Many architectural and craft techniques were retained or reinvigorated. In this respect Islam had the ability to adapt itself region by region to the demands of the physical environment. In those regions where Islam was adopted, several new types of building were constructed, the most important being the congregational mosque (see fig. 2 below). The arrival of Islam also led to the introduction of new building techniques. In the African savannah, for example, this is suggested by the continued use of indigenous terms for simple building techniques, while Arabic-derived terms are used for brick shapes.

The adoption of Islam also stimulated a number of other crafts. For example, Islamic prescriptions regarding body covering and the requirement for burial shrouds encouraged the textile crafts. Islamic charms, talismans and similar items were also in great demand. Military exploits, meanwhile, stimulated a demand for the products of metalwork and leatherworking techniques.

Despite the common Islamic constraints on the representation of living beings, in many well-established Islamic communities in West Africa masking and figurative traditions were able to continue, either because they function at a level not treated by Islamic ritual or because they proved effective. As Islam recognized witchcraft and magic, the use of traditional methods of control when Muslim methods failed was not felt to be incompatible with the faith. The 14th-century Moroccan traveler Ibn Battuta, for example, recorded the use of masks and figurative art forms among the Muslim Mande élite of Mali. Such practices continued into the late 20th century. For example, of the various Bedu masks in use in the area of Bondoukou, Côte d’Ivoire, many were carved in the 1960s by the Muslim Hwela artist Sirikye (b. c.1925). Gbain masks have also been carved by Muslims, and evidence suggests that the Gbain cult, for protection against witchcraft, was originally a Muslim Mande tradition. Belief in the power of amulets is also very strong among Islamized Mande. The Do masking tradition, meanwhile, is exclusively Muslim. It follows Muslim procedures and is never used in a non-Muslim context, the ownership and custody of Do masks being invariably vested in the ulema. Masking traditions probably also exist in other Islamized regions of West Africa.


  • J. S. Trimingham: A History of Islam in West Africa (Oxford, 1962)
  • I. M. Lewis, ed.: Islam in Tropical Africa (London, 1966)
  • J. Kritzek and W. H. Lewis: Islam in Africa (New York, 1968)
  • J. S. Trimingham: The Influence of Islam upon Africa (New York, 1968)
  • R. A. Bravmann: Islam and Tribal Art in West Africa, African Studies Series (London and New York, 1974)
  • R. A. Bravmann: African Islam (Washington, DC and London, 1983)
  • L. Prussin: Hatumere: Islamic Design in West Africa (Berkeley, 1986)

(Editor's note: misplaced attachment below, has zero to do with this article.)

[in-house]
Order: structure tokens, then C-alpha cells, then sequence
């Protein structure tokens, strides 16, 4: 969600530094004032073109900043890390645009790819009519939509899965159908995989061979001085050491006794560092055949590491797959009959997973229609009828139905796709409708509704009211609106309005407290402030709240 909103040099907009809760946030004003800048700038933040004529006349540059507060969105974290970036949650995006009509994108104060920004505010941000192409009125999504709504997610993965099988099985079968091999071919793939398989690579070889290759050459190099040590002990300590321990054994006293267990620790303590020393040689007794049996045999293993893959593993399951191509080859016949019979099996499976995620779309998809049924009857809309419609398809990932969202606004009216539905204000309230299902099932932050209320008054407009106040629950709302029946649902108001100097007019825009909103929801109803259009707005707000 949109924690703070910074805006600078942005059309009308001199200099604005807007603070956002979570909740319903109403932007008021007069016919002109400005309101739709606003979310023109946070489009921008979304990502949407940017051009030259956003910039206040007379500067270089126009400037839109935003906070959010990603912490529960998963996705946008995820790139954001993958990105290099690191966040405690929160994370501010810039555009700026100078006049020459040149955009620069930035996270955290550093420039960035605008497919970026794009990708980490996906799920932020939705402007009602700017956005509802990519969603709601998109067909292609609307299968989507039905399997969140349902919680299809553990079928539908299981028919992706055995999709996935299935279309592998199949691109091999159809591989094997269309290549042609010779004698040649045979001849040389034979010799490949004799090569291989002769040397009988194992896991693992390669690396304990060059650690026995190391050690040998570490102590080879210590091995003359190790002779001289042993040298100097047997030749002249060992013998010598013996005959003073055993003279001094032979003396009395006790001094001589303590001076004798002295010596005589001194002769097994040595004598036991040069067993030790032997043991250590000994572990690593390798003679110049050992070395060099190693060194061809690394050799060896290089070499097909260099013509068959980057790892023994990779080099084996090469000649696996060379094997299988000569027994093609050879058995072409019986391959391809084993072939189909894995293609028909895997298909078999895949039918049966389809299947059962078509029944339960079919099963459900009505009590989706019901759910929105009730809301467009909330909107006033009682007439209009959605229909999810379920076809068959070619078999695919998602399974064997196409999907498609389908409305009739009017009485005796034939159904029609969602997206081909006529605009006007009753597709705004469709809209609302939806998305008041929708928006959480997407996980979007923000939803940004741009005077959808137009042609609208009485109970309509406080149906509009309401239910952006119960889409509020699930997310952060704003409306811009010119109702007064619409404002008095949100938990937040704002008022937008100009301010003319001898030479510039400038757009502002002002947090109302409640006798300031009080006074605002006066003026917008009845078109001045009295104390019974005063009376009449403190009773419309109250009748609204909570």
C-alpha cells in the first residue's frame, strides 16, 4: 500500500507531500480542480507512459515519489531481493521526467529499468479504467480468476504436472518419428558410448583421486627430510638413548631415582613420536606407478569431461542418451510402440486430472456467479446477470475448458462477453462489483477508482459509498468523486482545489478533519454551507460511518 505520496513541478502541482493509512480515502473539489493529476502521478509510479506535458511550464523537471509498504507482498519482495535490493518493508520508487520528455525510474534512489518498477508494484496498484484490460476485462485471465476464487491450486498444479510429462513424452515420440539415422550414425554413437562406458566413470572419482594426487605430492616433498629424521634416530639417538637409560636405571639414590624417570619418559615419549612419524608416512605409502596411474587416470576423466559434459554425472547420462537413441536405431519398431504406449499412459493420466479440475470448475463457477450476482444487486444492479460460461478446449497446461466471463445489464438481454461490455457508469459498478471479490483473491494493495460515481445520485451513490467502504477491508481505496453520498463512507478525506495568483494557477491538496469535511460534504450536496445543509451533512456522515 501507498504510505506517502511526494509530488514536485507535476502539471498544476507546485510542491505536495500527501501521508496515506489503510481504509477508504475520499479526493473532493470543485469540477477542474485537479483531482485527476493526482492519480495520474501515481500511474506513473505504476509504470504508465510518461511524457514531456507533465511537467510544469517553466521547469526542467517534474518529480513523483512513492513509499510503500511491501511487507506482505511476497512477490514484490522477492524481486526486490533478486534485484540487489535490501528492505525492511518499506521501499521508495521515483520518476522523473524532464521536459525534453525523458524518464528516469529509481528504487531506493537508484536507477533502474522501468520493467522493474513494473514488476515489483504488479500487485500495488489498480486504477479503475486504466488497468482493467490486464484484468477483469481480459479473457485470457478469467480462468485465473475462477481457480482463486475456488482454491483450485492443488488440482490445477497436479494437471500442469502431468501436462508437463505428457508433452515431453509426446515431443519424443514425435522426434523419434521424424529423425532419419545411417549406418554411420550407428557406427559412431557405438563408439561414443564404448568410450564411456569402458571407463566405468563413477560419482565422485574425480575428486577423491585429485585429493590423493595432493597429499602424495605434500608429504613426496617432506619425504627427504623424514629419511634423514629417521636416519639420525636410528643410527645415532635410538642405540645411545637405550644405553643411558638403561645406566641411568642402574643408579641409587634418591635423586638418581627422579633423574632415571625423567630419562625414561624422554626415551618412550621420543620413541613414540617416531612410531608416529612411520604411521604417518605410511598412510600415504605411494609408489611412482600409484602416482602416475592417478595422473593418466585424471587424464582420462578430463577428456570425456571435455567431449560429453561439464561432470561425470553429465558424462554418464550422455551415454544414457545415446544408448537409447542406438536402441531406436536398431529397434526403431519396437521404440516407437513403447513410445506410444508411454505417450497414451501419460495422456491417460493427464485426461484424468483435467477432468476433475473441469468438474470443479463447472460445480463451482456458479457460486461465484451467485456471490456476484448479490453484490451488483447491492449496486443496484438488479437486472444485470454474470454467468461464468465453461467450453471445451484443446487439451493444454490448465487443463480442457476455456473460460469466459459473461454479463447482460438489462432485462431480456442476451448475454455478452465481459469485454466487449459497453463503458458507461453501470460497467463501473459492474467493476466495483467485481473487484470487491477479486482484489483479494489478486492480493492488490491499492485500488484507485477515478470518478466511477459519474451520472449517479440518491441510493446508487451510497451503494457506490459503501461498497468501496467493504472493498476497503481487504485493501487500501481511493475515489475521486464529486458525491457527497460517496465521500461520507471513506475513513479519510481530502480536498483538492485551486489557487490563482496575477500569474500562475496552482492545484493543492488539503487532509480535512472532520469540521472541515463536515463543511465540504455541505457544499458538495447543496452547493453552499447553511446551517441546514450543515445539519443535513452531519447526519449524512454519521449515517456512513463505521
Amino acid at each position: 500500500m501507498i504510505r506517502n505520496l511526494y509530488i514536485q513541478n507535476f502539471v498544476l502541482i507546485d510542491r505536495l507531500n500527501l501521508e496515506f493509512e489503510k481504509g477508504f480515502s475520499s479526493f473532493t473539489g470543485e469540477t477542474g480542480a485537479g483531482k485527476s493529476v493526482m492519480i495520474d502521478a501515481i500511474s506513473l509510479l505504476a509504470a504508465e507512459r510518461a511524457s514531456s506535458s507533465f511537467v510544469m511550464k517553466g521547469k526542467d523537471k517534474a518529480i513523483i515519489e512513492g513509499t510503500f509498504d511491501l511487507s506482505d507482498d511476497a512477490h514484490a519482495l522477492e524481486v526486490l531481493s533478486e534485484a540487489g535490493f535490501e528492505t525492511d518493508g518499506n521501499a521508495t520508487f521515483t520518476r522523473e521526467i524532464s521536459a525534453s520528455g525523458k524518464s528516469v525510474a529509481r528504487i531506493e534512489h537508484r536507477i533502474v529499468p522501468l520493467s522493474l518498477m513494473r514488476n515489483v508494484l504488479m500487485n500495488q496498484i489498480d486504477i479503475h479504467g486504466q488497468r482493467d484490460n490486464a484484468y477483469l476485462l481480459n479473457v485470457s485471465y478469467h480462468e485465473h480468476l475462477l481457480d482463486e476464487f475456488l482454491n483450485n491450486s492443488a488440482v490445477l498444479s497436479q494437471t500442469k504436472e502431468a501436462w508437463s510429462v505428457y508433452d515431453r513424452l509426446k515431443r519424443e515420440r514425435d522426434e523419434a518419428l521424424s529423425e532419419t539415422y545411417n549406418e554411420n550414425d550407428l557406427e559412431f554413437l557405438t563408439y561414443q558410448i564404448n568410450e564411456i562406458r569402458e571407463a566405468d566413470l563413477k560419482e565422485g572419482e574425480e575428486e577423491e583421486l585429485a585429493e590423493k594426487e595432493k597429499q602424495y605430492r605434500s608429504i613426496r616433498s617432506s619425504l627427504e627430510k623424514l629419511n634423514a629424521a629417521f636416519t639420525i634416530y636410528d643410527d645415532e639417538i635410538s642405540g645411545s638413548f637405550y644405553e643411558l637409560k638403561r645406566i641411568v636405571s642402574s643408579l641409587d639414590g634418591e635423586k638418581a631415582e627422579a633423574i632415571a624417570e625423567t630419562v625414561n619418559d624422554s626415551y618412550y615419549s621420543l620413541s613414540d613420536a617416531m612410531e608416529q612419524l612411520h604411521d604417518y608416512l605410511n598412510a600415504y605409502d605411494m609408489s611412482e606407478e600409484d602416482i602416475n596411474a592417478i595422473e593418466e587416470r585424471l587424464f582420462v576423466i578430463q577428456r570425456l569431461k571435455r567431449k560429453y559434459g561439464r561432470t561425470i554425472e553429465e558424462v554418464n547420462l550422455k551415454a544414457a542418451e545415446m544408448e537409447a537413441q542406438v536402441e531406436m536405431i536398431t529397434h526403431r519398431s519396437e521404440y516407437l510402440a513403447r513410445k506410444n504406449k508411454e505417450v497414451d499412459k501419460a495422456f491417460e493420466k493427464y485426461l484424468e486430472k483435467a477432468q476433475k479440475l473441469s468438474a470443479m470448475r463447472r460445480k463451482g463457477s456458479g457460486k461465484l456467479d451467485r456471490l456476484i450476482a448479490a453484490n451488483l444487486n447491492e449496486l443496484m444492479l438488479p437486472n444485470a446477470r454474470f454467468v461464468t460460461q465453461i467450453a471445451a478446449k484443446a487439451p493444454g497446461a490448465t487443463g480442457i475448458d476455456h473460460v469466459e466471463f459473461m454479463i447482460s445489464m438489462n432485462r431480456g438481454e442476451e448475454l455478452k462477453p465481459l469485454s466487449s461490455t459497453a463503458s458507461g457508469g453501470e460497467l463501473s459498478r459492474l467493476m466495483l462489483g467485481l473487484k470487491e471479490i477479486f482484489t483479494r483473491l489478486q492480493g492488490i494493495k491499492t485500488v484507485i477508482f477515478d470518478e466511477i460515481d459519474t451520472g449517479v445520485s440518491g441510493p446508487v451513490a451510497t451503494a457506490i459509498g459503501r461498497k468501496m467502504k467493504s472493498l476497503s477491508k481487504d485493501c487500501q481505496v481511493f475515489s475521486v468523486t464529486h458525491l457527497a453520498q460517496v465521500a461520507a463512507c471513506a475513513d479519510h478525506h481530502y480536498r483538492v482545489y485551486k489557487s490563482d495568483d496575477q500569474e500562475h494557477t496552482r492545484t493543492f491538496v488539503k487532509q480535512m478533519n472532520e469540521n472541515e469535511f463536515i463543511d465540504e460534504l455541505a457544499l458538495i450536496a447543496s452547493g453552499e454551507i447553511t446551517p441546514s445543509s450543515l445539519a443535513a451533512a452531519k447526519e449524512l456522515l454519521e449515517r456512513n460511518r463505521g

• A. A. Mazrui: “Islam and African Art: Stimulus or Stumbling Block,” Afr. A., xxvii/1 (1994), pp. 50–57
  • Africa: The Art of a Continent (exh. cat. ed. T. Phillips; London, RA, 1995–6), pp. 327–478
  • N. Levtzion and R. L. Pouwels, eds.: The History of Islam in Africa (Athens, OH, 2000)
  • A Saint in the City: Sufi Arts of Urban Senegal (exh. cat. by A. F. Roberts and M. N. Roberts; Los Angeles, UCLA, Fowler Mus. Cult. Hist., 2003)
  • T. Insoll: The Archaeology of Islam in Sub-Saharan Africa, Cambridge World Archaeology (Cambridge and New York, 2003)
  • M. A. Abusabib: “The Quest for Identity in Modern Sudanese Visual Art,” Art, Politics, and Cultural Identification in Sudan, ed. M. A. Abusabib (Uppsala, 2004), pp. 89–124
  • D. Robinson: Muslim Societies in African History (Cambridge, 2004)
  • R. L. Pouwels: African and Middle Eastern World, 600–1500 (New York, 2005)
  • J. Picton: “Keeping the Faith: Islam and West African Art History in the Nineteenth Century,” Islamic Art in the 19th Century: Tradition, Innovation, and Eclecticism, ed. D. Behrens-Abouseif and S. Vernoit, Islamic History and Civilization, 60 (Leiden and Boston, 2006), pp. 191–230
  • M. Dumper and B. E. Stanley: Cities of the Middle East and North Africa: A Historical Encyclopedia (Santa Barbara, CA, 2007)

II. Architecture

The impact of Islam on architecture in Africa has been profound. It has been felt through the influence of Islamic calligraphy, patterns and decorative forms, as well as through domestic house forms (see fig. 3 below) and the larger forms of religious architecture. Islam brought to Africa a taste for the monumental, with tombs, mosques and minarets introducing a vertical dimension that was new to African architecture south of the Sahara. Islam also brought with it some technological changes, including the occasional use of kiln-dried bricks. More importantly, it led to the concentration of dwellings in trading centers and entrepôts, where mosques, palaces, markets and people's homes were clustered together. Islam's impact has been felt throughout the continent, especially in urban areas, but has been at its strongest in the Muslim areas of the western Sudan, in the towns and cities of the East African coast and, of course, in North Africa and the Maghrib. Seen as the near and distant west by their Arab colonizers, North Africa and the Maghrib may be considered stylistically part of the Middle East (see Architecture, §§IV, D; V, D; VI, D and VII, D).